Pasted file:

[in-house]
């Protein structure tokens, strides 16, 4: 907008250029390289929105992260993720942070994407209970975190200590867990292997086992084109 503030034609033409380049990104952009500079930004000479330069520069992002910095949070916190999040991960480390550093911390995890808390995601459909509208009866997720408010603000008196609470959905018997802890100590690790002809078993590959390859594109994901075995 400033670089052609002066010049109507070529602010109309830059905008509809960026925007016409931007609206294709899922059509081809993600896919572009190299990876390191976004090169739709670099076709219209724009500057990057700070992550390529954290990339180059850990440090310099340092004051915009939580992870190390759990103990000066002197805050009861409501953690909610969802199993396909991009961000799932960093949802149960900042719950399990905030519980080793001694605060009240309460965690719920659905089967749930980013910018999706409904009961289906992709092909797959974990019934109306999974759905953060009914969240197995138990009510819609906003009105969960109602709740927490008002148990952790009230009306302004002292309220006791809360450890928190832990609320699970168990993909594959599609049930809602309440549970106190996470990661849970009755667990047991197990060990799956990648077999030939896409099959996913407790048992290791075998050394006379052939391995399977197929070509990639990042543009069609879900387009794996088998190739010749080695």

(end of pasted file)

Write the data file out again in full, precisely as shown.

[in-house]
């Protein structure tokens, strides 16, 4: 907008250029390289929105992260993720942070994407209970975190200590867990292997086992084109 503030034609033409380049990104952009500079930004000479330069520069992002910095949070916190999040991960480390550093911390995890808390995601459909509208009866997720408010603000008196609470959905018997802890100590690790002809078993590959390859594109994901075995 400033670089052609002066010049109507070529602010109309830059905008509809960026925007016409931007609206294709899922059509081809993600896919572009190299990876390191976004090169739709670099076709219209724009500057990057700070992550390529954290990339180059850990440090310099340092004051915009939580992870190390759990103990000066002197805050009861409501953690909610969802199993396909991009961000799932960093949802149960900042719950399990905030519980080793001694605060009240309460965690719920659905089967749930980013910018999706409904009961289906992709092909797959974990019934109306999974759905953060009914969240197995138990009510819609906003009105969960109602709740927490008002148990952790009230009306302004002292309220006791809360450890928190832990609320699970168990993909594959599609049930809602309440549970106190996470990661849970009755667990047991197990060990799956990648077999030939896409099959996913407790048992290791075998050394006379052939391995399977197929070509990639990042543009069609879900387009794996088998190739010749080695």